AFTER six experts read 68 submissions and interviewed 109 people including land-owners, resource companies and lawyers, nobody had a single suggestion on how to protect the world's largest underground water supply from gas drilling.
These are among the challenges for the Queensland Government to overcome as it seeks to develop the coal seam gas industry.
This Land Access Framework report, released by Minister for Mines Andrew Cripps on Wednesday, worked through the issues that stemmed from resource firms prospecting or mining on another's property.
It chronicled how different sides have reacted since the first Land Access Framework was installed in late 2010.
In the executive summary, the report said that changes affected the lives of many but did not improve working relationships between owners and the mining industry
The report suggests 12 recommendations to achieve "optimal process".
Where the report detailed how concerns could be addressed, it was silent on "the impact of CSG extraction on groundwater resources, particularly the Great Artesian Basin".
That is despite 45 interviews and 33 submissions from resource firms, many of which were directly involved with CSG extraction.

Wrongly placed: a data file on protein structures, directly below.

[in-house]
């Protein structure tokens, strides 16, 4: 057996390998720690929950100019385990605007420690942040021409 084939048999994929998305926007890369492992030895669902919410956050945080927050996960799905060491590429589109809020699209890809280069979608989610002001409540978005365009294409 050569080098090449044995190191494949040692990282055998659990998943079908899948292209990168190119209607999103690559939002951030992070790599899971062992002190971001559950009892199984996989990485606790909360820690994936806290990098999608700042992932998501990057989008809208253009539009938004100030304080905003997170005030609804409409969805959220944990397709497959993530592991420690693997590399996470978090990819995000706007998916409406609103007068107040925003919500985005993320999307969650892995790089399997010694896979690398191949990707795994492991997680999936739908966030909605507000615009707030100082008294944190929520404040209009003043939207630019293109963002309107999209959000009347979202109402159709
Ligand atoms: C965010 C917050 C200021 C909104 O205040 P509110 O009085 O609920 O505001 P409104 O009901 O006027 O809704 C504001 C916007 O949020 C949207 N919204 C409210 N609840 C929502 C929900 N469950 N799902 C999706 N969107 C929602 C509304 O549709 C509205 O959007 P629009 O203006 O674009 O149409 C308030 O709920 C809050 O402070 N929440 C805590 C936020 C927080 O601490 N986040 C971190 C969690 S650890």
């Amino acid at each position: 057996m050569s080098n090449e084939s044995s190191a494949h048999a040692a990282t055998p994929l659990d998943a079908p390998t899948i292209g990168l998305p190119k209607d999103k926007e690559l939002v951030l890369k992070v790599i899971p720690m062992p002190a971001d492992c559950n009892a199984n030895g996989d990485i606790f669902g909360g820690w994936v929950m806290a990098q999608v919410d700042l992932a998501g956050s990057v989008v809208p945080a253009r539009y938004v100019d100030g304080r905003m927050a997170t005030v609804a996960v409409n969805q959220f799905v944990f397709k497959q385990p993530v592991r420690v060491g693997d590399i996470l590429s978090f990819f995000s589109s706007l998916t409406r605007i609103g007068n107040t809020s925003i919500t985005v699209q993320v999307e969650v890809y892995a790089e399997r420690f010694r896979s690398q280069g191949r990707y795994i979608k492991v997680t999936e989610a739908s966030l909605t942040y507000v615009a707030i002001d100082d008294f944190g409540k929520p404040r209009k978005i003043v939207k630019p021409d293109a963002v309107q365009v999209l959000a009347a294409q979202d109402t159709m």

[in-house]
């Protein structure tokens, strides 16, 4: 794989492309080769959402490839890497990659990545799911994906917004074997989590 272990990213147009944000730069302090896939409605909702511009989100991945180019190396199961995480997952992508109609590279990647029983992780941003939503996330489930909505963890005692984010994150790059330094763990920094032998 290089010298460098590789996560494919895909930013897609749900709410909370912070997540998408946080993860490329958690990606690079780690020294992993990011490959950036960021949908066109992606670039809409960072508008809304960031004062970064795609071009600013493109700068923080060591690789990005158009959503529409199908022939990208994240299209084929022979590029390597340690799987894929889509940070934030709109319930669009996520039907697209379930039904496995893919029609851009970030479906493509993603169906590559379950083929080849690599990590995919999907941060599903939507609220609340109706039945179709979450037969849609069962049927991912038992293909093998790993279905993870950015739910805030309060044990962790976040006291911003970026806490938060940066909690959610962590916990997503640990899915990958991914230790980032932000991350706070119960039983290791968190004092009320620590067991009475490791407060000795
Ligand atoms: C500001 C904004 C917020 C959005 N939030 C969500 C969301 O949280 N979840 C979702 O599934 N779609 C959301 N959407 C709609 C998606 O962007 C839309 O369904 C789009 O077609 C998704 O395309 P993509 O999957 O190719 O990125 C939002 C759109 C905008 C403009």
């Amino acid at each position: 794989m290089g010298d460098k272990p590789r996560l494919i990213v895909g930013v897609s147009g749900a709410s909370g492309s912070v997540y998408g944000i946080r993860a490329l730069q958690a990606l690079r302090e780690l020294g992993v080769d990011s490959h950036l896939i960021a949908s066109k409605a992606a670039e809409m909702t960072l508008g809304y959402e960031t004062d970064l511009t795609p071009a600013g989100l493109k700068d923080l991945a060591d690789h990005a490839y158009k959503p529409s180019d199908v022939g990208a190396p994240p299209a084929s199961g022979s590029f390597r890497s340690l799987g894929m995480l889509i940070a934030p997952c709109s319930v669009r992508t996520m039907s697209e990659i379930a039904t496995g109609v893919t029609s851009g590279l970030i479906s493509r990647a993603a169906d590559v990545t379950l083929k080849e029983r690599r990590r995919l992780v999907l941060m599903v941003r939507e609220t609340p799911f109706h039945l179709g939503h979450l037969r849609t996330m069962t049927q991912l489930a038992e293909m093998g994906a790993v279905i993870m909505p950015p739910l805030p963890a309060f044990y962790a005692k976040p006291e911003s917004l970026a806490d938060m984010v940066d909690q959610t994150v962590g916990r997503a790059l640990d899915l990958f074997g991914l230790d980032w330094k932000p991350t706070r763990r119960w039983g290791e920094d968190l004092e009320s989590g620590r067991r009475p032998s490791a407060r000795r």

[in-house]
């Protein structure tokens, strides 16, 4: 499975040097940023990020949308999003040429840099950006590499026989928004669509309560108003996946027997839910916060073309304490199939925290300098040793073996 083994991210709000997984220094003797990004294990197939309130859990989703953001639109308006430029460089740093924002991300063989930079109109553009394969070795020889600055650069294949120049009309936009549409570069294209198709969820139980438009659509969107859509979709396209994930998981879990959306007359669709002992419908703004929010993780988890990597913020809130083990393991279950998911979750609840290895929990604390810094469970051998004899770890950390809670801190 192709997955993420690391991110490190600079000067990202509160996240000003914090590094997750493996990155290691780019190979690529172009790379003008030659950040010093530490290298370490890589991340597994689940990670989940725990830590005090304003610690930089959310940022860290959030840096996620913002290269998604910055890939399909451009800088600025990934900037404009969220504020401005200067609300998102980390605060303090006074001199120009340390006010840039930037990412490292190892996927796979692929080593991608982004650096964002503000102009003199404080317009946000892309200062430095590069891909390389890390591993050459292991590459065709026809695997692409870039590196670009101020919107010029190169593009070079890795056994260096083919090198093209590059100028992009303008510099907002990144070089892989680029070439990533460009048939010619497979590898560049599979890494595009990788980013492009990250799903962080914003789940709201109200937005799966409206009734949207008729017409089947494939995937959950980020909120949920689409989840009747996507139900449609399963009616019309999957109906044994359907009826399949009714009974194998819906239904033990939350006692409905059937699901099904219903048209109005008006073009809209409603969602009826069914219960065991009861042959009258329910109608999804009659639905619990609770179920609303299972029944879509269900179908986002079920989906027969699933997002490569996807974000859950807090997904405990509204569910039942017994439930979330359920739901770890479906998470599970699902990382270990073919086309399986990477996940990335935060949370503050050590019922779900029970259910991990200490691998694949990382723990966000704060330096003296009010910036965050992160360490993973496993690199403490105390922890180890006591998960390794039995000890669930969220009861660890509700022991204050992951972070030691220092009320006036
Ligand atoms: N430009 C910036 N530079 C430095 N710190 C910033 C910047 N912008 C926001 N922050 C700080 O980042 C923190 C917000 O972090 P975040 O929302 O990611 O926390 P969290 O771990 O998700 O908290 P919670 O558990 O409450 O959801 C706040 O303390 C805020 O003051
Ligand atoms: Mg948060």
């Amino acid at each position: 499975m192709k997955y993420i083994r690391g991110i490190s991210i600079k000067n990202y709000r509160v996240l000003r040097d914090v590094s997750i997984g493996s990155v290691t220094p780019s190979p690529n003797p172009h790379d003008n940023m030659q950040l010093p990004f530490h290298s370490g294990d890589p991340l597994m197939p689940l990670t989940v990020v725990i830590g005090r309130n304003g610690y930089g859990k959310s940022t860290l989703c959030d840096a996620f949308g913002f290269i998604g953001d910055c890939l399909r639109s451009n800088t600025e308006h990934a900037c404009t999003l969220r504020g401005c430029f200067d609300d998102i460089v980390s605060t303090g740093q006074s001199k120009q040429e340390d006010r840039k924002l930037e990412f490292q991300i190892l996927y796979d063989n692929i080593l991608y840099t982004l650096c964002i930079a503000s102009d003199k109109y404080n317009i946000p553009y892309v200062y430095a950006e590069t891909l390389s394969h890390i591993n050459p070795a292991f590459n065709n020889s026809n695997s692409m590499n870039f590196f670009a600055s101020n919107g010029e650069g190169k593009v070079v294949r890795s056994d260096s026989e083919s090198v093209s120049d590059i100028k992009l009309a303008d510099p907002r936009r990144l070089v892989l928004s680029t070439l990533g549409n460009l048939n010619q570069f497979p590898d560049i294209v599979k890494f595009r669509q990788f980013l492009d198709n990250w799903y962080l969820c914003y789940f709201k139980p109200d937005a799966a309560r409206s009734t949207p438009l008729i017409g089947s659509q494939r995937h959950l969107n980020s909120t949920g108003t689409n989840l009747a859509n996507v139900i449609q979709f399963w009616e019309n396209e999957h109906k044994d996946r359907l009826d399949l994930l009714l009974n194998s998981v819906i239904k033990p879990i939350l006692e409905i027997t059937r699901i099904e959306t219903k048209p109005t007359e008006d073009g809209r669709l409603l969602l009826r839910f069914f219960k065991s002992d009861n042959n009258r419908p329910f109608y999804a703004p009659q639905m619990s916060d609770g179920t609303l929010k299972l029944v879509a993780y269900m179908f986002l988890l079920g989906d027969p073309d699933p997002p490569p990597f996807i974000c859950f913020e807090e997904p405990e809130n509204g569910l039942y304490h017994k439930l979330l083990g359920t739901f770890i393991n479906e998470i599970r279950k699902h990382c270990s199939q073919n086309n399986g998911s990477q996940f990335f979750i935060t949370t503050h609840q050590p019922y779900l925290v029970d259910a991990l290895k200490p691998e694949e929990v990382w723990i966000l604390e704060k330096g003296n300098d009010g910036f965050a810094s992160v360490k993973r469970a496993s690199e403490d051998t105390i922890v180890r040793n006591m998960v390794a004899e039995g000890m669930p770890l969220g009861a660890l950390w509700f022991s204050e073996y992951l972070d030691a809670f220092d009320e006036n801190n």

The 47-page report also found no suggestions for dealing with farm land potentially affected by underground mining in Central Queensland.
The underground basin - tapped by many for bore water - stretches from the tip of Queensland's north, inland around Blackall in Western Queensland then into the Surat Basin.
It covers all of south-west Queensland, north-east South Australia and swathes of Northern Territory and New South Wales.
Some of the 68 missives provide other insights, with one alleging "bullying, coercive and generally inappropriate negotiation" from mining companies.
Another warned these firms were supplying vague information which hindered the landowner in working out what was truly proposed.
Both of these issues may now benefit from better legislation.
This report followed the announced of the Gasfields Commission on Wednesday, a group dedicated to working with CSG companies and the community.
Agriculture Minister John McVeigh's spokesman said the minister knew of the report and would work closely with landowners and the mines department.
His office declined to answer any specific questions on his views regarding concerns raised or what action could be taken.
Mr Cripps said both resource firms and landholders would be protected through stronger planning schemes, which would give certainty to both sides.
The report will is now open to public comment for 30 days before further action is taken.